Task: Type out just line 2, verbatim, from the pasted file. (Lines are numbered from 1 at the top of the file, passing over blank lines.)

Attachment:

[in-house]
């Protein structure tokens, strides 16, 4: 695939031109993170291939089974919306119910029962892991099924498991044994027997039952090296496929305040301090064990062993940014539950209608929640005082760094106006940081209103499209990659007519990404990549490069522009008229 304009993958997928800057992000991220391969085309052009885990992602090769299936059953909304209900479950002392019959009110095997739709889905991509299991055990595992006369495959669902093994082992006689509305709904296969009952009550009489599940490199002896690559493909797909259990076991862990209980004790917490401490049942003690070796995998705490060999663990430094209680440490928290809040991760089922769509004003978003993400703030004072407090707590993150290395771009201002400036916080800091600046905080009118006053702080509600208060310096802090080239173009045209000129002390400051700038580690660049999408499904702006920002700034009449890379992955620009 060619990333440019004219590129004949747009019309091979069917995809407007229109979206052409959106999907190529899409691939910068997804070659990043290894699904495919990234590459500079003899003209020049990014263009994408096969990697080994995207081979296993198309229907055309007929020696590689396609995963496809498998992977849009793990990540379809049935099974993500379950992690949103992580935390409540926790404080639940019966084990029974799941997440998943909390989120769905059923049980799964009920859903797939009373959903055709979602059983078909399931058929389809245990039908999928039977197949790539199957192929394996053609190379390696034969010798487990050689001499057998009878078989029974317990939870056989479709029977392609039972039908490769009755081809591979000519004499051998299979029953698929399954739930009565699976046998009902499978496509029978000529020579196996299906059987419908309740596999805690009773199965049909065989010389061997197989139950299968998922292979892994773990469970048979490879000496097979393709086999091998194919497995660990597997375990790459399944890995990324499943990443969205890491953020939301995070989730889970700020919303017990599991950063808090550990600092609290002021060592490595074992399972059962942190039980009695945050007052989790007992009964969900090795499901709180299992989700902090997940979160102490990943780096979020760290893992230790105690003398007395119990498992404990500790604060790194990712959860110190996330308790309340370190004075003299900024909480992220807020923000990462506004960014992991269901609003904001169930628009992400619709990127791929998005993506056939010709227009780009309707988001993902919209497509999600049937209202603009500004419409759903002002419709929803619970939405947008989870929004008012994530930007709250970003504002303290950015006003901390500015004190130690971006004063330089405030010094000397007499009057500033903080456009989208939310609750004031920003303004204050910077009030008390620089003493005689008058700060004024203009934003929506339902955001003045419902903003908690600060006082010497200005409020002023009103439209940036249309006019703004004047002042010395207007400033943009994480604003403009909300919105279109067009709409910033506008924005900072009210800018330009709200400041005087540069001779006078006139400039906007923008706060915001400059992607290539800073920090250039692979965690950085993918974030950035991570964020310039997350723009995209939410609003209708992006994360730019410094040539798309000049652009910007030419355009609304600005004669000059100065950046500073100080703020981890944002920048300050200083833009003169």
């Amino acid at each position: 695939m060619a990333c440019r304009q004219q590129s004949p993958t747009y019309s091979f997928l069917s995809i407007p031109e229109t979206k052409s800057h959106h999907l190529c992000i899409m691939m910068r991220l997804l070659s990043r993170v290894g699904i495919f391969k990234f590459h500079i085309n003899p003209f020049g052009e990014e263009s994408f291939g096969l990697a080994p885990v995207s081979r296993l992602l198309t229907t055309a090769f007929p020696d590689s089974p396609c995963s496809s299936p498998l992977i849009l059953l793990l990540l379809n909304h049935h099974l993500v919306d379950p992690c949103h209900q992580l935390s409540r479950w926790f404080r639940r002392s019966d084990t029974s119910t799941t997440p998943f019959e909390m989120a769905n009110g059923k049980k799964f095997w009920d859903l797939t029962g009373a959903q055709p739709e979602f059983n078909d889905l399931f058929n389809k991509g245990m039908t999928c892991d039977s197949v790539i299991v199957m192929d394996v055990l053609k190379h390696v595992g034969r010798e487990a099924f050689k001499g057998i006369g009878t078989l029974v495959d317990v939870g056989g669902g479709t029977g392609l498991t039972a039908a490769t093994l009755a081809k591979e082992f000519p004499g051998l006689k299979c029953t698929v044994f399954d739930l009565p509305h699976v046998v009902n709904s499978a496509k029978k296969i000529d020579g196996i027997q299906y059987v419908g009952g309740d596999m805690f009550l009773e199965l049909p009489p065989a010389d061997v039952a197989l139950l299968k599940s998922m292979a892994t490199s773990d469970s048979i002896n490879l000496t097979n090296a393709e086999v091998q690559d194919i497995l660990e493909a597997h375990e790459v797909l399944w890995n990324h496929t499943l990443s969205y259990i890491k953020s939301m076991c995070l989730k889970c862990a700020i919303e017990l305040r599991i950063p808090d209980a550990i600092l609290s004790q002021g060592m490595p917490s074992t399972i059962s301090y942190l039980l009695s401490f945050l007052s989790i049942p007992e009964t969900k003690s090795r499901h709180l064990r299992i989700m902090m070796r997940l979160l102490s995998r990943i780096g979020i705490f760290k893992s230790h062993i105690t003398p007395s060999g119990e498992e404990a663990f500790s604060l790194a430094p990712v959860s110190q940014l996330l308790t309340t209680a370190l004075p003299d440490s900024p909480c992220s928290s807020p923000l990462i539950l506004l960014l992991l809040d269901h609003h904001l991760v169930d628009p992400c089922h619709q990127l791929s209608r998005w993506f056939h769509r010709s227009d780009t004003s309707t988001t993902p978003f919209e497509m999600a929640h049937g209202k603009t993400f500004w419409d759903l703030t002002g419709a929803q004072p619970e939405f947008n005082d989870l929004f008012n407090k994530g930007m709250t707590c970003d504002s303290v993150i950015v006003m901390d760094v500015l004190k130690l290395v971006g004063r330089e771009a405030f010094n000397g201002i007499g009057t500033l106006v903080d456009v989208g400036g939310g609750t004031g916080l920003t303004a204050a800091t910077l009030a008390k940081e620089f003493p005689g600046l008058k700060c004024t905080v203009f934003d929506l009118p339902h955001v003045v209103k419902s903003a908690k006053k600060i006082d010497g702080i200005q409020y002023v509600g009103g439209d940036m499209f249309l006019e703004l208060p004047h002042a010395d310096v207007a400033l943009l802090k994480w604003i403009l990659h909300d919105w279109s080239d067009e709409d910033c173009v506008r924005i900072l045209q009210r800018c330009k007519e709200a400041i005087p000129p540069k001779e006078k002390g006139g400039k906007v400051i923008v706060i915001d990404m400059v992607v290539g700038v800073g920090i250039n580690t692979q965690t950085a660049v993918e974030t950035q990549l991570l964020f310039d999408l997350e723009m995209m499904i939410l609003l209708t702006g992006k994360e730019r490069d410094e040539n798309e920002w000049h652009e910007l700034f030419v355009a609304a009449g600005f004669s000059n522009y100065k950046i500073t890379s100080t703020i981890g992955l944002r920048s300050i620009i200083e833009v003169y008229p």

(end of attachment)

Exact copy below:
């Protein structure tokens, strides 16, 4: 695939031109993170291939089974919306119910029962892991099924498991044994027997039952090296496929305040301090064990062993940014539950209608929640005082760094106006940081209103499209990659007519990404990549490069522009008229 304009993958997928800057992000991220391969085309052009885990992602090769299936059953909304209900479950002392019959009110095997739709889905991509299991055990595992006369495959669902093994082992006689509305709904296969009952009550009489599940490199002896690559493909797909259990076991862990209980004790917490401490049942003690070796995998705490060999663990430094209680440490928290809040991760089922769509004003978003993400703030004072407090707590993150290395771009201002400036916080800091600046905080009118006053702080509600208060310096802090080239173009045209000129002390400051700038580690660049999408499904702006920002700034009449890379992955620009 060619990333440019004219590129004949747009019309091979069917995809407007229109979206052409959106999907190529899409691939910068997804070659990043290894699904495919990234590459500079003899003209020049990014263009994408096969990697080994995207081979296993198309229907055309007929020696590689396609995963496809498998992977849009793990990540379809049935099974993500379950992690949103992580935390409540926790404080639940019966084990029974799941997440998943909390989120769905059923049980799964009920859903797939009373959903055709979602059983078909399931058929389809245990039908999928039977197949790539199957192929394996053609190379390696034969010798487990050689001499057998009878078989029974317990939870056989479709029977392609039972039908490769009755081809591979000519004499051998299979029953698929399954739930009565699976046998009902499978496509029978000529020579196996299906059987419908309740596999805690009773199965049909065989010389061997197989139950299968998922292979892994773990469970048979490879000496097979393709086999091998194919497995660990597997375990790459399944890995990324499943990443969205890491953020939301995070989730889970700020919303017990599991950063808090550990600092609290002021060592490595074992399972059962942190039980009695945050007052989790007992009964969900090795499901709180299992989700902090997940979160102490990943780096979020760290893992230790105690003398007395119990498992404990500790604060790194990712959860110190996330308790309340370190004075003299900024909480992220807020923000990462506004960014992991269901609003904001169930628009992400619709990127791929998005993506056939010709227009780009309707988001993902919209497509999600049937209202603009500004419409759903002002419709929803619970939405947008989870929004008012994530930007709250970003504002303290950015006003901390500015004190130690971006004063330089405030010094000397007499009057500033903080456009989208939310609750004031920003303004204050910077009030008390620089003493005689008058700060004024203009934003929506339902955001003045419902903003908690600060006082010497200005409020002023009103439209940036249309006019703004004047002042010395207007400033943009994480604003403009909300919105279109067009709409910033506008924005900072009210800018330009709200400041005087540069001779006078006139400039906007923008706060915001400059992607290539800073920090250039692979965690950085993918974030950035991570964020310039997350723009995209939410609003209708992006994360730019410094040539798309000049652009910007030419355009609304600005004669000059100065950046500073100080703020981890944002920048300050200083833009003169």